Data Science Stats Review: Pearson’s, Kendall’s, and Spearman’s Correlation for Feature Selection
An important part of the data science development cycle is determining which features should be included in a model. While it may be tempting to throw all of your available data into the model and hope your selected algorithm figures it out, there are a number of benefits to using feature selection techniques to whittle down the data going into your model.
- Improved training time. Decreasing the number of features will decrease the time and computational resources needed to train your model. Features that are redundant or non-informative slow down your development without improving results.
- Decreased likelihood of overfitting. Giving our model fewer features will decrease complexity. Complex models are prone to overfitting and not generalizing well.
- Increased model interpretability. In many business use cases, model interpretability is a contributing factor to whether or not a model will be accepted and productionalized. Fewer features can make our models easier to explain.
The metrics discussed in this post, Pearson’s, Kendall’s, and Spearman’s, are all useful when using a feature selection technique referred to as filter-based feature selection. As the name implies, in filter-based feature selection you use a selected metric to filter out irrelevant or redundant columns in your data. Each column of your data is scored using the appropriate statistical method, ranked based on the score, and then included or excluded from the final model based on the discretion of the data scientist. Pearson’s, Kendall’s, and Spearman’s correlations are a few, but not all, of the metrics that can be used.
This is the most common form of correlation and is the one you probably remember covering in an intro stats course. The Pearson correlation coefficient between two variables will always return a value between -1 and 1. The further the value is from 0 the stronger the relationship. A value of 1 signifies a perfect positive linear relationship (i.e., if one variable increases by a unit the other will increase by a corresponding known amount and that amount does not change) while -1 represents a perfect negative linear relationship (i.e., when one variable increases the other decreases) and 0 represents no relationship.
Prior to using Pearson’s a number of assumptions should be verified. Both variables should be continuous variables, sometimes referred to as interval or ratio variables (all ratio variables are interval variables, but only certain cases of interval variables are ratio variables). The two variables you are checking the correlation between should both be normally distributed, think bell curve when you plot them. The relationship between the two variables should be linear, so if you plot them and see clear curves or a parabola this is likely not the best choice. Finally, outliers need to be handled ahead of time as they can greatly affect the correlation coefficient that is returned. If you can check all the boxes above you are good to use Pearson’s and base your feature selection off of it.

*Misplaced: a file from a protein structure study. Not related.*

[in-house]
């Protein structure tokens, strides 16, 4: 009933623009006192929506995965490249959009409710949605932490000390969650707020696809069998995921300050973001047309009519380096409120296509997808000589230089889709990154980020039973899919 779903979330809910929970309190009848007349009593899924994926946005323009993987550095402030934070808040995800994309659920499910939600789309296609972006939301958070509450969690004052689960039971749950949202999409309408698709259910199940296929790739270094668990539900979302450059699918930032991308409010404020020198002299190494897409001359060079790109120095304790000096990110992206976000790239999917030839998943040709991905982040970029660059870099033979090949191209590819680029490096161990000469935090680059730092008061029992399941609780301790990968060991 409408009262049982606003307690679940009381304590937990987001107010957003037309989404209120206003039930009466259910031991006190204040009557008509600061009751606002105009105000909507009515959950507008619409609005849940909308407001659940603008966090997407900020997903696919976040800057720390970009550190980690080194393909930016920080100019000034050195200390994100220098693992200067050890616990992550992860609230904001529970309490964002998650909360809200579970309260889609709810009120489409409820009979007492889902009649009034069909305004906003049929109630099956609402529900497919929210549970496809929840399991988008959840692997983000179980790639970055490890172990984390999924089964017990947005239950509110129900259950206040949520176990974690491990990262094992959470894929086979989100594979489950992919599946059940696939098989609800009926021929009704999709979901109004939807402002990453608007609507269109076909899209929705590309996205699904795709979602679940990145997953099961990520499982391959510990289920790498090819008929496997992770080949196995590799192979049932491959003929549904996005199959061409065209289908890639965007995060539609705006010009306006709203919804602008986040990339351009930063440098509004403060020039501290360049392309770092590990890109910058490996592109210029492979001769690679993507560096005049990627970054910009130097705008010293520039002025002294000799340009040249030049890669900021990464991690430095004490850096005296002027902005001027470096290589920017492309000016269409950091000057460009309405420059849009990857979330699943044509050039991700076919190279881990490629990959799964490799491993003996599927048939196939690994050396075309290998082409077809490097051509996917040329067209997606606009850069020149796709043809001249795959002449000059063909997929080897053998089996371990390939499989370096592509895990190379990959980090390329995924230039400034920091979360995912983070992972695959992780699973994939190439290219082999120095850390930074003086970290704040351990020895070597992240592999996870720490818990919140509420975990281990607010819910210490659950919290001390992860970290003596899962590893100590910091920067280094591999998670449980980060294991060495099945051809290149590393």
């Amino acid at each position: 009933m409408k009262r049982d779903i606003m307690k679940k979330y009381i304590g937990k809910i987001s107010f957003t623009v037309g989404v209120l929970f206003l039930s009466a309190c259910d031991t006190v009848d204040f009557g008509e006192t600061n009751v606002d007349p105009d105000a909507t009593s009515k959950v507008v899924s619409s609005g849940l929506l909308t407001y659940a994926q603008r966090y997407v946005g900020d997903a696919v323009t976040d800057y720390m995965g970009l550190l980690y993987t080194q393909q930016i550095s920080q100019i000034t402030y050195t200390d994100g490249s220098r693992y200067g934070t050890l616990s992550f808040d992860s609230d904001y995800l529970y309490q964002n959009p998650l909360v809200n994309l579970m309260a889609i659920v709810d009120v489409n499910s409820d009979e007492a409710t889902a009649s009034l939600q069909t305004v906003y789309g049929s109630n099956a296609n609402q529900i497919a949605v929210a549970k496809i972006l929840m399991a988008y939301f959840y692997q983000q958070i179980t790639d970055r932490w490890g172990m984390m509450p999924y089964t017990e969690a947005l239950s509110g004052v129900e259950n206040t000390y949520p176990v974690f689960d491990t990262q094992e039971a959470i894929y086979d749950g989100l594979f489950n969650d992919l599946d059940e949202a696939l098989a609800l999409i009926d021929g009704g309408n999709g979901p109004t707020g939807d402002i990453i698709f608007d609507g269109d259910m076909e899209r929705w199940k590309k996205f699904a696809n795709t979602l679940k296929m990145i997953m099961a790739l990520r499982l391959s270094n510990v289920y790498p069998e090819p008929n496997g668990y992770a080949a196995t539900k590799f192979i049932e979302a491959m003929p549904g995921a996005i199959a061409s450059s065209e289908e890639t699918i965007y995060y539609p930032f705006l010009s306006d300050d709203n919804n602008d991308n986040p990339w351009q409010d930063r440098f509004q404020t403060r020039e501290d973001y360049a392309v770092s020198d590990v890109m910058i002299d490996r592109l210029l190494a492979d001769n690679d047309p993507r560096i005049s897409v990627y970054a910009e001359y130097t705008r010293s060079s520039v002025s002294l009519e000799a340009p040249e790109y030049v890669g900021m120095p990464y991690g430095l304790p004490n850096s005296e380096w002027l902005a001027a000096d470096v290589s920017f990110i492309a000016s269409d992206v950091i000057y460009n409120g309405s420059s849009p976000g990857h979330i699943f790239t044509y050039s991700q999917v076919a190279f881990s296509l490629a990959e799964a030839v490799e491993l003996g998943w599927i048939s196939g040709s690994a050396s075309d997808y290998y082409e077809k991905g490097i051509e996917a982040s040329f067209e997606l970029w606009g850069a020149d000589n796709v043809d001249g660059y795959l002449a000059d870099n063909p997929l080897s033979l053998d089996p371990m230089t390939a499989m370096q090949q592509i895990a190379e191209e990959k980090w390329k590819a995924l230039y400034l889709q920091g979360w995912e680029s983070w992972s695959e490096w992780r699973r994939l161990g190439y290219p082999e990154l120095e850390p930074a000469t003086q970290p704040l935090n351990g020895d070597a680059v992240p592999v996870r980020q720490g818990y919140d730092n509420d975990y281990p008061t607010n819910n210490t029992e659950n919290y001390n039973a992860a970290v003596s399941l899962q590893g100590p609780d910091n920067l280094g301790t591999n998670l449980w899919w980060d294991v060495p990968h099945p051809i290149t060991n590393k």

Kendall’s Rank Correlation
While Pearson’s measures a linear relationship between two variables, Kendall’s and Spearman’s, which is covered later, both measure the monotonic relationship. While linear relationships mean two variables move together at a constant rate, think straight line, monotonic relationships measure how likely it is for two variables to move in the same direction, but not necessarily at a constant rate. The upward exponential curve formed by y=x^2 (assuming positive values for x) would have a strictly positive monotonicity because as x increases y also always increases, but the curved line is not linear because the rate y changes vary at different values of x. Like Pearson’s correlation, Kendall’s will return a value between -1 and 1 with -1 being a strictly negative monotonic relationship (the variables are inversely related), 1 being a strictly positive monotonic relationship, and 0 representing no relationship.
Kendall’s is often used when data doesn’t meet one of the requirements of Pearson’s correlation. Kendall’s is non-parametric meaning that it does not require the two variables to fall into a bell curve. Kendall’s also does not require continuous data. Because it is based on the ranked values of each variable it will work with continuous data, but it can also be used with ordinal data. Ordinal data has a ranking, but the intervals between ranks are not necessarily consistent. Examples would be levels of education (high school, college, master’s, Ph.D.) or a self-evaluation of your Python skills (beginner, intermediate, expert).
Spearman’s Rank Correlation
Spearman’s is incredibly similar to Kendall’s. It is a non-parametric test that measures a monotonic relationship using ranked data. While it can often be used interchangeably with Kendall’s, Kendall’s is more robust and generally the preferred method of the two. An advantage of Spearman’s is that it is easier to calculate, but in a data science context, it is unlikely you’ll be working anything out by hand and both methods are computationally light relative to many other tasks you’ll be performing.
The three correlation methods covered in this blog all have easy implementations in both Python and R. Consider taking your filter-based feature selection a step further by researching additional metrics like Chi-Squared, Fisher Score, and Mutual Information Score.
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